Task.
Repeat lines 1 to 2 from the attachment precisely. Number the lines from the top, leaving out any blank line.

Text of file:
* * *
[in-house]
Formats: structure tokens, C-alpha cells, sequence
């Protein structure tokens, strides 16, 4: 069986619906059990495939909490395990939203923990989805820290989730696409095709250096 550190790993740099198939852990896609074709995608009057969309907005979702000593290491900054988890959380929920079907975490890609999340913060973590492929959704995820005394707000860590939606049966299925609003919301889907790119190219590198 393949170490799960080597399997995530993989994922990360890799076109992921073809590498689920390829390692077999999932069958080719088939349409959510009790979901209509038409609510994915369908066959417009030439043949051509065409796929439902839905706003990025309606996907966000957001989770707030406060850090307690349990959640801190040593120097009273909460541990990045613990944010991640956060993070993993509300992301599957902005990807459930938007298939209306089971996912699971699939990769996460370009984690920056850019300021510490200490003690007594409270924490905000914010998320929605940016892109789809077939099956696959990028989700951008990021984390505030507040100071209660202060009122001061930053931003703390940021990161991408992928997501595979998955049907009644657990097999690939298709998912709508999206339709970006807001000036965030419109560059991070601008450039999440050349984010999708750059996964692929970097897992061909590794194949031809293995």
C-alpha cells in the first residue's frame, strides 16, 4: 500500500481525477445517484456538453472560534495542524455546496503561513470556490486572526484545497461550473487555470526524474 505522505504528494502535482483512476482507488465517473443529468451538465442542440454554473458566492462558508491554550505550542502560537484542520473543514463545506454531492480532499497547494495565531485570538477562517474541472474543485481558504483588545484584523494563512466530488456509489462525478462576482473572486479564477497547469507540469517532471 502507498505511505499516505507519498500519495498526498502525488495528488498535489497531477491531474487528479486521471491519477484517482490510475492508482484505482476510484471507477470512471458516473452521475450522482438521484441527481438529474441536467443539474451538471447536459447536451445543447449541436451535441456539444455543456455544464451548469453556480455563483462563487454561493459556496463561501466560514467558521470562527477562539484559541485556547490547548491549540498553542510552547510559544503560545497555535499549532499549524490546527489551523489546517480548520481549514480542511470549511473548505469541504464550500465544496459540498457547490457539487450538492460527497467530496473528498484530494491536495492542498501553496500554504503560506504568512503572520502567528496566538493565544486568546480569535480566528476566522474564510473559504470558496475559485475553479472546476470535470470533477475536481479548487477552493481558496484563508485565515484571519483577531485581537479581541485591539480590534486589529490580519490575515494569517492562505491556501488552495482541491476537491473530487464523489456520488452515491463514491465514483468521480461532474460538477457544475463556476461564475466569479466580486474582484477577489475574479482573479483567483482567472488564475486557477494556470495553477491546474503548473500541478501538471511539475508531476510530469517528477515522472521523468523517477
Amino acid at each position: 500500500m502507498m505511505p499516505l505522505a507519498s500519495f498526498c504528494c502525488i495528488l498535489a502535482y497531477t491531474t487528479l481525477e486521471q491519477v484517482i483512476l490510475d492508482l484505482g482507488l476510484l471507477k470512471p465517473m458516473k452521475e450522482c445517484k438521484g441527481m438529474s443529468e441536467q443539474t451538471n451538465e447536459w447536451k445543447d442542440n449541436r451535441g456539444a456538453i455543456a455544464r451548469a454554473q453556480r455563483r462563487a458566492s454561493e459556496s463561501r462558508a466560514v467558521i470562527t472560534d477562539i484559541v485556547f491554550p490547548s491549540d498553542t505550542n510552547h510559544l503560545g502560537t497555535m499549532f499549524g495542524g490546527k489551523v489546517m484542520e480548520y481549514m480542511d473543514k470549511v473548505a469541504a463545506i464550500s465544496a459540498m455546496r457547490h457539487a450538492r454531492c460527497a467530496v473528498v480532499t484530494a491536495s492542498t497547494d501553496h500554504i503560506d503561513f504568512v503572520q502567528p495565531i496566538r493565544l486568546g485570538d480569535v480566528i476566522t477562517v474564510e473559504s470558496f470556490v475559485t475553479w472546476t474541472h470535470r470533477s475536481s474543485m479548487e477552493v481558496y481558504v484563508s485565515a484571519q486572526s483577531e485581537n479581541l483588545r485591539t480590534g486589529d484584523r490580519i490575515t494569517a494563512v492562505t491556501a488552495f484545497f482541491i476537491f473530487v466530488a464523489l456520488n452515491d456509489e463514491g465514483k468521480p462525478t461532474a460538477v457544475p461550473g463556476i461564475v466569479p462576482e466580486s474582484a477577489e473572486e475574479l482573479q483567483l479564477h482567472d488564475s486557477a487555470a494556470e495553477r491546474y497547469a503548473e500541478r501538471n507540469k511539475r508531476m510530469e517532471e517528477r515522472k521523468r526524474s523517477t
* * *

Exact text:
[in-house]
Formats: structure tokens, C-alpha cells, sequence